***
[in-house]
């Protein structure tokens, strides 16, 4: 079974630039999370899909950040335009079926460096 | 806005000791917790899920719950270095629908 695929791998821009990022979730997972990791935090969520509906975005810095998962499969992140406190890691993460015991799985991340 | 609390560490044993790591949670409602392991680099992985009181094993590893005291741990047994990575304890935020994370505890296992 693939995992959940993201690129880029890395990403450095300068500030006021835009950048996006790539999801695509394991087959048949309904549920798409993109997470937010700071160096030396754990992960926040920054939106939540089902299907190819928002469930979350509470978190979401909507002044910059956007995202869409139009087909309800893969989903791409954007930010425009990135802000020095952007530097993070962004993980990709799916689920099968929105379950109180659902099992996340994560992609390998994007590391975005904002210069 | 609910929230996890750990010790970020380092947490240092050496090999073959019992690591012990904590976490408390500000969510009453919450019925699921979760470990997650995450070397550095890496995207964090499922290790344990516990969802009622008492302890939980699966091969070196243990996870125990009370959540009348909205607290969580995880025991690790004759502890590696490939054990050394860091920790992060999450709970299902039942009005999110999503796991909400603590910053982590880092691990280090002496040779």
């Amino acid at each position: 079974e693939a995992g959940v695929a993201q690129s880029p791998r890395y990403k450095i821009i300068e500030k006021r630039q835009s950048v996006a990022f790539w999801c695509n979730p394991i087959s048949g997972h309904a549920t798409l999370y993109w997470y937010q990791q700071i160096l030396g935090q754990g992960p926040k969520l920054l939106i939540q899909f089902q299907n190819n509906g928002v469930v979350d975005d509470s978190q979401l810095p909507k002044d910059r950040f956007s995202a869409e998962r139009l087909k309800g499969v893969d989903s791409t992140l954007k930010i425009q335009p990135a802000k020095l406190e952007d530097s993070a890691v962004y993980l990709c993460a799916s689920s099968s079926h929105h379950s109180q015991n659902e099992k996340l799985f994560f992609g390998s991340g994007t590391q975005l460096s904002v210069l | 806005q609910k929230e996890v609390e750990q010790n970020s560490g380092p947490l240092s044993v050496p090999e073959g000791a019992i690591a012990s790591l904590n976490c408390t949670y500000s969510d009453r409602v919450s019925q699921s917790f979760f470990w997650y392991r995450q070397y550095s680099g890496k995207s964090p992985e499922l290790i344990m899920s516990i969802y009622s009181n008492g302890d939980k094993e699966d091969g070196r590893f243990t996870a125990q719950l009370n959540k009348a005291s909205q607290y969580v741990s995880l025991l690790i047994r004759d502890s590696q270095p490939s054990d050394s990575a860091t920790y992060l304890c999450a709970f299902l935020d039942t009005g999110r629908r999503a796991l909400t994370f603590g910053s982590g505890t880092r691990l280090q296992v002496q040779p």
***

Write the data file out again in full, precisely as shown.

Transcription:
[in-house]
């Protein structure tokens, strides 16, 4: 079974630039999370899909950040335009079926460096 | 806005000791917790899920719950270095629908 695929791998821009990022979730997972990791935090969520509906975005810095998962499969992140406190890691993460015991799985991340 | 609390560490044993790591949670409602392991680099992985009181094993590893005291741990047994990575304890935020994370505890296992 693939995992959940993201690129880029890395990403450095300068500030006021835009950048996006790539999801695509394991087959048949309904549920798409993109997470937010700071160096030396754990992960926040920054939106939540089902299907190819928002469930979350509470978190979401909507002044910059956007995202869409139009087909309800893969989903791409954007930010425009990135802000020095952007530097993070962004993980990709799916689920099968929105379950109180659902099992996340994560992609390998994007590391975005904002210069 | 609910929230996890750990010790970020380092947490240092050496090999073959019992690591012990904590976490408390500000969510009453919450019925699921979760470990997650995450070397550095890496995207964090499922290790344990516990969802009622008492302890939980699966091969070196243990996870125990009370959540009348909205607290969580995880025991690790004759502890590696490939054990050394860091920790992060999450709970299902039942009005999110999503796991909400603590910053982590880092691990280090002496040779």
């Amino acid at each position: 079974e693939a995992g959940v695929a993201q690129s880029p791998r890395y990403k450095i821009i300068e500030k006021r630039q835009s950048v996006a990022f790539w999801c695509n979730p394991i087959s048949g997972h309904a549920t798409l999370y993109w997470y937010q990791q700071i160096l030396g935090q754990g992960p926040k969520l920054l939106i939540q899909f089902q299907n190819n509906g928002v469930v979350d975005d509470s978190q979401l810095p909507k002044d910059r950040f956007s995202a869409e998962r139009l087909k309800g499969v893969d989903s791409t992140l954007k930010i425009q335009p990135a802000k020095l406190e952007d530097s993070a890691v962004y993980l990709c993460a799916s689920s099968s079926h929105h379950s109180q015991n659902e099992k996340l799985f994560f992609g390998s991340g994007t590391q975005l460096s904002v210069l | 806005q609910k929230e996890v609390e750990q010790n970020s560490g380092p947490l240092s044993v050496p090999e073959g000791a019992i690591a012990s790591l904590n976490c408390t949670y500000s969510d009453r409602v919450s019925q699921s917790f979760f470990w997650y392991r995450q070397y550095s680099g890496k995207s964090p992985e499922l290790i344990m899920s516990i969802y009622s009181n008492g302890d939980k094993e699966d091969g070196r590893f243990t996870a125990q719950l009370n959540k009348a005291s909205q607290y969580v741990s995880l025991l690790i047994r004759d502890s590696q270095p490939s054990d050394s990575a860091t920790y992060l304890c999450a709970f299902l935020d039942t009005g999110r629908r999503a796991l909400t994370f603590g910053s982590g505890t880092r691990l280090q296992v002496q040779p």